It has been a cracking snow season for NSW and Victorian Alps where major hydro power operations take place. The latest snow depth reading from Spencers Creek came in on Thursday, July 29 at a whopping 183.6cm, that’s over a metre more than this time last year (figure 1).
Figure 1: Spencers Creek snow depth, 2020 (light green) vs 2021 to date (dark green). Source: Snowy Hydro.
Spencers creek is at an elevation of 1830m approximately halfway between the NSW ski resorts of Perisher and Thredbo, and it’s the deepest July snowpack in 21 years. The best season since the 2000 season, when 189.2cm was measured on July 27.
While the snowpack depth at Deep creek is also healthy given its lower elevation and location near Cabramurra, away from the major NSW resorts. Deep Creek saw a reading of 60.6cm on July 29, about 50cm more than the 2020 season (figure 2).
Figure 2: Deep Creek snow depth, 2020 (light green) vs 2021 to date (dark green). Source: Snowy Hydro.
And there’s more to come, with another healthy layer of snow expected to fall across resorts today, as a low-pressure system makes its way across the southeast. Today’s snowfall will be the most significant of the week, with further falls on Wednesday meaning around 15-30cm could be lying on the slopes in 48 hours’ time.
Why has so much snow fallen this year?
Snow in southern Australia is most commonly caused by cold fronts which sweep northwards over the southeast corner of the mainland from the Southern Ocean. And in July, there were several strong fronts and low pressure systems, each of which delivered heavy snow (figure 3).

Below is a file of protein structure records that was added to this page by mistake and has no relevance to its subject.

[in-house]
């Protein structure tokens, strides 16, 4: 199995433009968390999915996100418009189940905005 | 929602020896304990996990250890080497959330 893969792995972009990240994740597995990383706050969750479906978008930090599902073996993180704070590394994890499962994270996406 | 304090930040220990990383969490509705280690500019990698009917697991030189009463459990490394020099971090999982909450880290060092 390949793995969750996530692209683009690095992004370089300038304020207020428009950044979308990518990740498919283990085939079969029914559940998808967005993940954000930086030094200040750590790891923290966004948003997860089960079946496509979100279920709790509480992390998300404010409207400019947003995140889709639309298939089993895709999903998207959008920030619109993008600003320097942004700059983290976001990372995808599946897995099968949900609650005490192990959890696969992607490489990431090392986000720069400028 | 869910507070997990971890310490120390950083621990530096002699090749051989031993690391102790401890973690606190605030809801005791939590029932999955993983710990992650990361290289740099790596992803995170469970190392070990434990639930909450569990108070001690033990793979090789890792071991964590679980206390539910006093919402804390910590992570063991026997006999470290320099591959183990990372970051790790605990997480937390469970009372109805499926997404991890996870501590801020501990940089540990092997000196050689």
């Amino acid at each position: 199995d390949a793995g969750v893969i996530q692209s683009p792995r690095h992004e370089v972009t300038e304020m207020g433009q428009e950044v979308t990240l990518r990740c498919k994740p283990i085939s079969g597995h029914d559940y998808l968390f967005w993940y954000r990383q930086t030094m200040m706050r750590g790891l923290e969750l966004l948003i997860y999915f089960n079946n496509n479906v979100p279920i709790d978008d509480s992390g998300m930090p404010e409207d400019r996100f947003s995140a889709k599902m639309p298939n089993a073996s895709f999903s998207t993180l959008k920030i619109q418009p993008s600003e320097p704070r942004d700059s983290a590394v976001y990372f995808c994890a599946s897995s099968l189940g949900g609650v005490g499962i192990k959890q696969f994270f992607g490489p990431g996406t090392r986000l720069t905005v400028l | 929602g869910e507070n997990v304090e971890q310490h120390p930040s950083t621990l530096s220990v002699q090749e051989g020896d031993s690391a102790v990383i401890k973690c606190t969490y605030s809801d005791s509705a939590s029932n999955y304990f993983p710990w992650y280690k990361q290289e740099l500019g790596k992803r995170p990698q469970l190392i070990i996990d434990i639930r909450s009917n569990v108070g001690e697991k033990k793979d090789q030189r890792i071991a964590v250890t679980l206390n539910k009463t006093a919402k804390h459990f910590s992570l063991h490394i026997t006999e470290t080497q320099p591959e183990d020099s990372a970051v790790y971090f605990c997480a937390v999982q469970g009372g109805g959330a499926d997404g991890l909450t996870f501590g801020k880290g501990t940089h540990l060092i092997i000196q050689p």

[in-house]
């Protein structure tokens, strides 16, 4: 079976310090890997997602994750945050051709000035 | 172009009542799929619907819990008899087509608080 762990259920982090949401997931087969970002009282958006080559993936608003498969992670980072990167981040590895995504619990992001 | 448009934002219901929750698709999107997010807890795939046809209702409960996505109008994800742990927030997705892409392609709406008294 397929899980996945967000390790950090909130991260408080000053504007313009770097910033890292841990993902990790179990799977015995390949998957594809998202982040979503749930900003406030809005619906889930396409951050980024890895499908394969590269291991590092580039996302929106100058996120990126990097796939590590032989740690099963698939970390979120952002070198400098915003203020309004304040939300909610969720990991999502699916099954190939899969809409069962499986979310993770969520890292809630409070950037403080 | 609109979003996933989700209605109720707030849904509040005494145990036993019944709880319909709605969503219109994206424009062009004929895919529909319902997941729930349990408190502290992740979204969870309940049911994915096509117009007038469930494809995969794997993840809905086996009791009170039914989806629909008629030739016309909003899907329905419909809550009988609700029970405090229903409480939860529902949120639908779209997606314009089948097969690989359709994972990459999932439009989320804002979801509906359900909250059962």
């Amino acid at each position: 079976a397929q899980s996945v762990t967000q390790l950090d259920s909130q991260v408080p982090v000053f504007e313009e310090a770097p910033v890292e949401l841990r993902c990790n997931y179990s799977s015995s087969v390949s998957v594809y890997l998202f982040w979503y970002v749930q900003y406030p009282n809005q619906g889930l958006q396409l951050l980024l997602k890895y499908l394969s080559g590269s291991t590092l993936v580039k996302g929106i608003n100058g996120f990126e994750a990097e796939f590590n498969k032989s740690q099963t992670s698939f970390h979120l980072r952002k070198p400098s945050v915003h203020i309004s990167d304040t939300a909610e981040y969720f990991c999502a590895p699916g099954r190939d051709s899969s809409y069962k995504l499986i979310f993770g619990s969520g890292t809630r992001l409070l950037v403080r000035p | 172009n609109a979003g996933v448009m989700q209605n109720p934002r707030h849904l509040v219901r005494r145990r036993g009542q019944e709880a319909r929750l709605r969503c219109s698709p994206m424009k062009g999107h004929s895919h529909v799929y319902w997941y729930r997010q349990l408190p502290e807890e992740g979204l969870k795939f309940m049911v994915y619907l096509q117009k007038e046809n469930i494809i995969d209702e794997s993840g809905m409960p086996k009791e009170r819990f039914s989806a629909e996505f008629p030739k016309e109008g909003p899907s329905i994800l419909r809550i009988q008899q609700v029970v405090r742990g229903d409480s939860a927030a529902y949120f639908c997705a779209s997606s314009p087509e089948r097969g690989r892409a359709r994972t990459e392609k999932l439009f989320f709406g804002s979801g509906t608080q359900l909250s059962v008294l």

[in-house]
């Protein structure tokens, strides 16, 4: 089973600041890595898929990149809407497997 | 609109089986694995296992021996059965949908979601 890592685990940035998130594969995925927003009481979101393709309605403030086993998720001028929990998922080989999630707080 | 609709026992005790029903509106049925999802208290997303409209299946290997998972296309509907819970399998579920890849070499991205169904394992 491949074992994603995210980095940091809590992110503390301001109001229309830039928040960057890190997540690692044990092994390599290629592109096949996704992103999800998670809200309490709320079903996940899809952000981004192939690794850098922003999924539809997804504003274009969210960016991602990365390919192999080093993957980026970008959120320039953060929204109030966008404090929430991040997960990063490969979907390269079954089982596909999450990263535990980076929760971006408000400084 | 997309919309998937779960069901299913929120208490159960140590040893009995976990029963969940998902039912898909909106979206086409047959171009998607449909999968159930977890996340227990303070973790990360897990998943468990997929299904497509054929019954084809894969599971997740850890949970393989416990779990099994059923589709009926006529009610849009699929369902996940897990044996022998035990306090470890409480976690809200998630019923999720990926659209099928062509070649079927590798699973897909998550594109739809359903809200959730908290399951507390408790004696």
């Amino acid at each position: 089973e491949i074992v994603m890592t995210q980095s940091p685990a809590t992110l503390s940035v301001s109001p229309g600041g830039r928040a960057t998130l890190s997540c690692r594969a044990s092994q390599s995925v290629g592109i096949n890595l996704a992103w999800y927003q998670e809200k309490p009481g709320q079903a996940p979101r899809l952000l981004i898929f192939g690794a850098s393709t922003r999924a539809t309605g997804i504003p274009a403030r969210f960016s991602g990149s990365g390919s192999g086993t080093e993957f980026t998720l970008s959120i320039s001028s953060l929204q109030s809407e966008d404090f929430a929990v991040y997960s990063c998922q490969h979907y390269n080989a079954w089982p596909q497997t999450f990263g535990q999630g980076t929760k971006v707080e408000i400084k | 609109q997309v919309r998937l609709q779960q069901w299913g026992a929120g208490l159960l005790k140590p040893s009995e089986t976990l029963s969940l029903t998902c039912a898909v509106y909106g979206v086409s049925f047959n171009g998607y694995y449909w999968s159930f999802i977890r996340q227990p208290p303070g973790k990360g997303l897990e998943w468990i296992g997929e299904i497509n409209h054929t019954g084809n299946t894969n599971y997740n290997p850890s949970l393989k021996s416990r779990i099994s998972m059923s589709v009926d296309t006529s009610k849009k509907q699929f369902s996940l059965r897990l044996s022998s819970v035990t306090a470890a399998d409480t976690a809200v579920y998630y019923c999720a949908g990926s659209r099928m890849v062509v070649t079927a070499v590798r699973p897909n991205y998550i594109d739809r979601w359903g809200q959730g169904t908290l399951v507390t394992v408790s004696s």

Figure 3: Source Falls Creek (@fallsaustralia) Instagram.
When cold fronts or low pressure systems arrive, snow usually falls at temperatures between -1°C and -4°C. And while average temperatures were half a degree or so above normal in NSW and VIC across the whole month, it was still more than cold enough in the southeast on the days and nights when the fronts crossed the region.
While there is a healthy snowpack in NSW and VIC, the TAS Alps have missed out on some of the biggest snow events, with low pressure systems andfronts moving further north over the mainland.
Snow events can occur in any winter, but conditions conducive to mainland Australian snow are generally considered more likely with a negative Indian Ocean Dipole (IOD). This is when waters off the northwest shelf of Australia or eastern Indian ocean are warmer than normal increasing winter spring rainfall across parts of southern Australia.
The negative IOD was officially declared during July and will most likely continue until at least mid-spring. Most climate models suggest that the negative IOD will return to neutral phase by December.
This means that above average rainfall and snowfall is predicted until at least mid-spring, depending on the number of fronts that make it up to the NSW Alps.
What does this mean for the spring snowmelt?
During spring, temperatures begin to warm after the winter lull, which melts the snowpack created in winter. The snowmelt may be accelerated by additional rainfall if the temperature is not cold enough for snow, with the runoff consisting of both snowpack melt water and the rainfall.
The snowmelt and above average rainfall during spring may lead to healthy hydro lake levels. Hydro lakes hold water until its needed to make power, at a point that it will be released from the dam.
Hydroelectricity is produced by passing large amounts of water turning a turbine or electricity generator and creating power.
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